The roast profile doesn't affect extraction as much as water temperature, brewing time, and grind size do, but it's still a factor worth considering, especially if you're looking to become a professional barista.
Espresso blends are most often a medium or dark roast. Light roast coffee brewed in an espresso machine may produce an overly acidic coffee.
Light-roasted coffee beans are best brewed in a Chemex, or AeroPress. These coffee makers help reveal the berry, floral, and fruity notes that are characteristic of coffee beans.
If you choose immersion methods for making coffee, remember that the darker the roast, the more bitter the drink will be and the stronger the bitterness will appear.
Types of Coffee Roasts
Let's take a closer look at the main types of roasts, as well as their subtypes.
This type of roast is used to preserve the natural taste of coffee beans and is characterized by a bright acidity. It has the following subtypes:
Cinnamon Roast — The coffee beans are light brown in color with a slight richness of taste, noticeably pronounced acidity, and delicate bready aroma. There is no oil on the surface of the beans.
Light City Roast — At this point, the beans develop an aroma of lightly toasted bread. The surface becomes unevenly colored.
Half City Roast — The taste and aroma is more typical of coffee, but the coffee has a pronounced acidity.
Medium roast coffee is characterized by light bittersweet notes. The drink will have a brighter coffee flavor. Here are the medium roast subtypes:
Breakfast Roast — The beans are light brown in color. The brewed coffee is quite light and refreshing, with a slight acidity.
American Roast — The beans are medium brown in color. There is still no oil on the surface. This roast got its name because of its popularity in the eastern part of the United States.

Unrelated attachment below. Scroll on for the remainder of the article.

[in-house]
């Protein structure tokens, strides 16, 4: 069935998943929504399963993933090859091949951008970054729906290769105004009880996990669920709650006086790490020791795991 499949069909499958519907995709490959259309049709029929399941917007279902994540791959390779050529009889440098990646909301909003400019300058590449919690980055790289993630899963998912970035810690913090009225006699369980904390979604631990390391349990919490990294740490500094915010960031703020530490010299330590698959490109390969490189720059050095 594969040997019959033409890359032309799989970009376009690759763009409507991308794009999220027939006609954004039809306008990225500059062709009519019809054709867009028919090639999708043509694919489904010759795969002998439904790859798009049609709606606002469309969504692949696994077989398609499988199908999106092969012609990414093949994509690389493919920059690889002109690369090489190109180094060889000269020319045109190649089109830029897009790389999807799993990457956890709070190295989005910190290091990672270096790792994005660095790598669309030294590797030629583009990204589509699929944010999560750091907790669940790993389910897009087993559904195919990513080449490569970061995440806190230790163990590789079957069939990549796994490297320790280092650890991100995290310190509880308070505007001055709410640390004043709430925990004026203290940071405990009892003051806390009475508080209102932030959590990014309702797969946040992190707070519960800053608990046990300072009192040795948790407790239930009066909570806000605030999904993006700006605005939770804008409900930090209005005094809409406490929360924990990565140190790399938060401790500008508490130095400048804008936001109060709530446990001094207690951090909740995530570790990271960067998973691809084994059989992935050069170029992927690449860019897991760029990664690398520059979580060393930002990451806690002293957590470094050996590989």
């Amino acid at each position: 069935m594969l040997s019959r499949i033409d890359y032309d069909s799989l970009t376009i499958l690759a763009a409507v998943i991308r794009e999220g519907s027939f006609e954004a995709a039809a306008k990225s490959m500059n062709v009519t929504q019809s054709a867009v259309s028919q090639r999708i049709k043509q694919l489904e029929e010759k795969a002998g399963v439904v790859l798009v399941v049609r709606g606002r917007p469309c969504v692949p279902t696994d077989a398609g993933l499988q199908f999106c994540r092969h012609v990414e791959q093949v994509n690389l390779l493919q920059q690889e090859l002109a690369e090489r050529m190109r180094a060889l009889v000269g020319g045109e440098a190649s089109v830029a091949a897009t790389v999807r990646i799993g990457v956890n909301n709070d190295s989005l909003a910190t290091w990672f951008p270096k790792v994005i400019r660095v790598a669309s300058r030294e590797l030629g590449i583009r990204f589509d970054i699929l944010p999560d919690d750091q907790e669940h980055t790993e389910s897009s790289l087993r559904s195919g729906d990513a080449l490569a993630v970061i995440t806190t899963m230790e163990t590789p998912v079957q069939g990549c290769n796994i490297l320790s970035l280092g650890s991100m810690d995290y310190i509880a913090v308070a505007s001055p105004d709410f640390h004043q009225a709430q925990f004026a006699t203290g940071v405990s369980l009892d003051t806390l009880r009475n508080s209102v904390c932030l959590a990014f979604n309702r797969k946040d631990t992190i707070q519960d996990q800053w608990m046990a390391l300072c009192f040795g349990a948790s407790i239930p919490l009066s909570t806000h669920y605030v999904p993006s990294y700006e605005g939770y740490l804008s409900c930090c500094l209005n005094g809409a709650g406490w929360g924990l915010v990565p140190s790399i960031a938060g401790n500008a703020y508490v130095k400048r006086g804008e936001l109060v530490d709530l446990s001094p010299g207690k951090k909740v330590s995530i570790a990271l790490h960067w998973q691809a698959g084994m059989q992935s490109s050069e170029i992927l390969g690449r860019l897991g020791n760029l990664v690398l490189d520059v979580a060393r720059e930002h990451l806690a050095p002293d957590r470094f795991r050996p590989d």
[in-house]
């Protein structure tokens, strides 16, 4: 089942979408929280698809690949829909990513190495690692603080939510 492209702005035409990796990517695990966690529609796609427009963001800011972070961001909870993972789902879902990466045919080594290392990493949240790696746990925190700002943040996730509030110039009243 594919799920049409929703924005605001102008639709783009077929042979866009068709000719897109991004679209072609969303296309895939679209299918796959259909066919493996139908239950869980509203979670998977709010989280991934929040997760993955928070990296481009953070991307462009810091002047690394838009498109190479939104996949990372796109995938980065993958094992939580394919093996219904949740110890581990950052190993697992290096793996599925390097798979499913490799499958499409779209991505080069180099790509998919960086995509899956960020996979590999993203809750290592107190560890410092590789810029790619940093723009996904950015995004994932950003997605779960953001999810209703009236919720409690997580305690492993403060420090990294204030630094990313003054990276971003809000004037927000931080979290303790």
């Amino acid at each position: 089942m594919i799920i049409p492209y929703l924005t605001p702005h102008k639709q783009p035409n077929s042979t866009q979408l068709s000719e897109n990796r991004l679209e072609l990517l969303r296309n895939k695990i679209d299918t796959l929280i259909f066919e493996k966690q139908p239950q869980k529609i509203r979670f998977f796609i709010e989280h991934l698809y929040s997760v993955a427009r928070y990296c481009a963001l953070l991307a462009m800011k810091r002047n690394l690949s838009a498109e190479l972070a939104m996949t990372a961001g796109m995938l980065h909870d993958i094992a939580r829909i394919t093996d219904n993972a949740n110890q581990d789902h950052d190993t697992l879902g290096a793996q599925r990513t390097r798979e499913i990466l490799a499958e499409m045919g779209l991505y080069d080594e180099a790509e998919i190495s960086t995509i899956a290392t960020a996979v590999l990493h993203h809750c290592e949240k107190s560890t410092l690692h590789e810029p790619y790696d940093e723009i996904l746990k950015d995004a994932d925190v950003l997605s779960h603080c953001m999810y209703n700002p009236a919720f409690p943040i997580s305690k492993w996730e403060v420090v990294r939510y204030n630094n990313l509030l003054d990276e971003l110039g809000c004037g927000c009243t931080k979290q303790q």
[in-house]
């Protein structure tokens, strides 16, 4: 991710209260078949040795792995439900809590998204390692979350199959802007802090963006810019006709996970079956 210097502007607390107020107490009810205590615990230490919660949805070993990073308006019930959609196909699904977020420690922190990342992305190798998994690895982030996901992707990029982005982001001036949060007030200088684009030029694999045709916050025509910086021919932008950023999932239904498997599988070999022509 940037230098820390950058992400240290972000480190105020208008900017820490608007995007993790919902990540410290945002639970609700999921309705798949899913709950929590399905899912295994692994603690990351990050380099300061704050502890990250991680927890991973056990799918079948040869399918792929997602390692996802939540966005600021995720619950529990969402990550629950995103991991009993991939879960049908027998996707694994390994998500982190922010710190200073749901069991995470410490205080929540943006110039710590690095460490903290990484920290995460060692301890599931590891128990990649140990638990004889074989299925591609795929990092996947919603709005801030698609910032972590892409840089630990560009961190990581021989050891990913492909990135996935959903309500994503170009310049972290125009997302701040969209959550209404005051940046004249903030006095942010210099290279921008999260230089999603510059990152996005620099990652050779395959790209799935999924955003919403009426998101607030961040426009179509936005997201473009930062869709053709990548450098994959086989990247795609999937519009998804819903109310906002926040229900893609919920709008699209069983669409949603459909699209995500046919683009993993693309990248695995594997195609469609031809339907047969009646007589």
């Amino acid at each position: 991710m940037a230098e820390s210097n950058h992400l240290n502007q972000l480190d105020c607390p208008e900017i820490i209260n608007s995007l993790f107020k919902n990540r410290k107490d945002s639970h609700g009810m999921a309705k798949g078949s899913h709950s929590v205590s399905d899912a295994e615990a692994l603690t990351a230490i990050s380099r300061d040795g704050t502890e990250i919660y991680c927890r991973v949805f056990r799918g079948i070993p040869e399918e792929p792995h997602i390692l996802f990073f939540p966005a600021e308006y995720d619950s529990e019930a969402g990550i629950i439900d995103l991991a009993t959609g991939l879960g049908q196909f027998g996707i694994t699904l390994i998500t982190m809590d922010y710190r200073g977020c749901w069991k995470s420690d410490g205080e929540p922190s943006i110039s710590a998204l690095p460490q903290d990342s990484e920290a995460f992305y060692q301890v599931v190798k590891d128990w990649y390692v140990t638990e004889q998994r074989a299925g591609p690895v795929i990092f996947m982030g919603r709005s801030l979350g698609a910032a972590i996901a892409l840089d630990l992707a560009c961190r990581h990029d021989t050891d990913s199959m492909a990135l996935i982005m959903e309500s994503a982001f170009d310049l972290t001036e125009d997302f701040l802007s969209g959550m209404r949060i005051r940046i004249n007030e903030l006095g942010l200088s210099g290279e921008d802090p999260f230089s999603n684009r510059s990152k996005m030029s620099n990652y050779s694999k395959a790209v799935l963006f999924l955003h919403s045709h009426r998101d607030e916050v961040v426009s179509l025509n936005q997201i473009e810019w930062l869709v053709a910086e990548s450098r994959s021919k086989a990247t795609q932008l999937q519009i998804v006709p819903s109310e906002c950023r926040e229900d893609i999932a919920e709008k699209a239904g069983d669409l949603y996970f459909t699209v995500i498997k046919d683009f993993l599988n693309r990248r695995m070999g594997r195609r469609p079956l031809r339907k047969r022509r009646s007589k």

City Roast — These beans will be deep brown but still dry.
Dark roast coffees are characterized by a pronounced bittersweet taste with minimal acidity. It has the following subtypes:
High Roast — During the roasting process, the beans become shiny, black, and oily and acquire a pronounced bitterness.
Espresso Roast — The beans are oily and very dark in color. The drink has a pronounced bitterness and nutty-charcoal notes.
French Roast — The beans are dark brown in color with a shiny oily surface. There is practically no acidity, and burnt notes appear in the drink. French roast is a popular roast for espresso.
Now you know more about the flavor of beans based on the roast level.
If you want to experience more floral, berry, and fruity notes in your coffee and you like pronounced acidity, try light roast beans.
Medium roast coffee balances the natural flavors of the beans with the notes of chocolate, caramel, nuts, and bread that develop during roasting.
Darker roasts are suitable for those who like the traditional taste of coffee with its inherent bitterness and dense body.
We hope that this article has made it easier for you to choose delicious coffee!